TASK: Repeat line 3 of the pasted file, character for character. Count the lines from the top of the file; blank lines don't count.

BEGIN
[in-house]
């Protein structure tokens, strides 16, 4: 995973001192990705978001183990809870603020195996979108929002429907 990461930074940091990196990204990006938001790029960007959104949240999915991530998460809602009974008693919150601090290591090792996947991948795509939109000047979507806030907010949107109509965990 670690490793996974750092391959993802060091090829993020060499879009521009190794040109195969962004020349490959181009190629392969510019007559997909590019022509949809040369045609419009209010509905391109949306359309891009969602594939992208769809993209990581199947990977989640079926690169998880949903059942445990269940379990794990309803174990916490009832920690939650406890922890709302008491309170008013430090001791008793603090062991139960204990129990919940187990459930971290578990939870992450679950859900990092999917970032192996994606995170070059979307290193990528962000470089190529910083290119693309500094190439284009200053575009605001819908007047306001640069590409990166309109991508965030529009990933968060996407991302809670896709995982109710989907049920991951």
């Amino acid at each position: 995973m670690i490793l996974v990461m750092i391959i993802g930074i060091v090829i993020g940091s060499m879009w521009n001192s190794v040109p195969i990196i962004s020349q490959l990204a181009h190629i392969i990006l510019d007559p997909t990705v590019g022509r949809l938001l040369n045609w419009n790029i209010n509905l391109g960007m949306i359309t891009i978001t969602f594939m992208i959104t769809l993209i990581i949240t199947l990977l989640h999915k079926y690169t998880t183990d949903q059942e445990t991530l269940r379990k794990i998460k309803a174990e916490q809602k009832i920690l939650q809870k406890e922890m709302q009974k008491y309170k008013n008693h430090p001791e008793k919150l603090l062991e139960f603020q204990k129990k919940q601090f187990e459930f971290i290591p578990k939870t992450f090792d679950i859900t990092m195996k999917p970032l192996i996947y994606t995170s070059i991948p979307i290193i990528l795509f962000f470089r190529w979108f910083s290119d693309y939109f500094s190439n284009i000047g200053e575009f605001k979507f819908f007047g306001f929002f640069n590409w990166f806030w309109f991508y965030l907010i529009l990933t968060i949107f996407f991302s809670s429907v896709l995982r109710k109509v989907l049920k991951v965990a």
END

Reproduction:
């Amino acid at each position: 995973m670690i490793l996974v990461m750092i391959i993802g930074i060091v090829i993020g940091s060499m879009w521009n001192s190794v040109p195969i990196i962004s020349q490959l990204a181009h190629i392969i990006l510019d007559p997909t990705v590019g022509r949809l938001l040369n045609w419009n790029i209010n509905l391109g960007m949306i359309t891009i978001t969602f594939m992208i959104t769809l993209i990581i949240t199947l990977l989640h999915k079926y690169t998880t183990d949903q059942e445990t991530l269940r379990k794990i998460k309803a174990e916490q809602k009832i920690l939650q809870k406890e922890m709302q009974k008491y309170k008013n008693h430090p001791e008793k919150l603090l062991e139960f603020q204990k129990k919940q601090f187990e459930f971290i290591p578990k939870t992450f090792d679950i859900t990092m195996k999917p970032l192996i996947y994606t995170s070059i991948p979307i290193i990528l795509f962000f470089r190529w979108f910083s290119d693309y939109f500094s190439n284009i000047g200053e575009f605001k979507f819908f007047g306001f929002f640069n590409w990166f806030w309109f991508y965030l907010i529009l990933t968060i949107f996407f991302s809670s429907v896709l995982r109710k109509v989907l049920k991951v965990a």